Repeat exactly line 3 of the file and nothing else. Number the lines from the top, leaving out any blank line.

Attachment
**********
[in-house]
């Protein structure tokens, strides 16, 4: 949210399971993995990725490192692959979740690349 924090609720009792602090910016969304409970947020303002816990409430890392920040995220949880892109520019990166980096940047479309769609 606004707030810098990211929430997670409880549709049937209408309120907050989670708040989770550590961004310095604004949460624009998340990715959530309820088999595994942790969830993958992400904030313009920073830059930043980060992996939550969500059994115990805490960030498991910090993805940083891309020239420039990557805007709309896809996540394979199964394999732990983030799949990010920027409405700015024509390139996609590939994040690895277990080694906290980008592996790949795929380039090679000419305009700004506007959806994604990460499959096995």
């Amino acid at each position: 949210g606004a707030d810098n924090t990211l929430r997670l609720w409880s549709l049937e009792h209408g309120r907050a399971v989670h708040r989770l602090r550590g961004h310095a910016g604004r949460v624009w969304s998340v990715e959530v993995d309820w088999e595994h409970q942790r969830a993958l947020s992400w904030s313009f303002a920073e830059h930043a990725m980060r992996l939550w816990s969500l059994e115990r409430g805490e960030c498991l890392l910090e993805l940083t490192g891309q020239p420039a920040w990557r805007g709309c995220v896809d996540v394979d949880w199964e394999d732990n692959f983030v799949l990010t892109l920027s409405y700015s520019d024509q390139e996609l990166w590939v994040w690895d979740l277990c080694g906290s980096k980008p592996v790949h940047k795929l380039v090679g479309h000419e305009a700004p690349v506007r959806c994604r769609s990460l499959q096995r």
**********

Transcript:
């Amino acid at each position: 949210g606004a707030d810098n924090t990211l929430r997670l609720w409880s549709l049937e009792h209408g309120r907050a399971v989670h708040r989770l602090r550590g961004h310095a910016g604004r949460v624009w969304s998340v990715e959530v993995d309820w088999e595994h409970q942790r969830a993958l947020s992400w904030s313009f303002a920073e830059h930043a990725m980060r992996l939550w816990s969500l059994e115990r409430g805490e960030c498991l890392l910090e993805l940083t490192g891309q020239p420039a920040w990557r805007g709309c995220v896809d996540v394979d949880w199964e394999d732990n692959f983030v799949l990010t892109l920027s409405y700015s520019d024509q390139e996609l990166w590939v994040w690895d979740l277990c080694g906290s980096k980008p592996v790949h940047k795929l380039v090679g479309h000419e305009a700004p690349v506007r959806c994604r769609s990460l499959q096995r």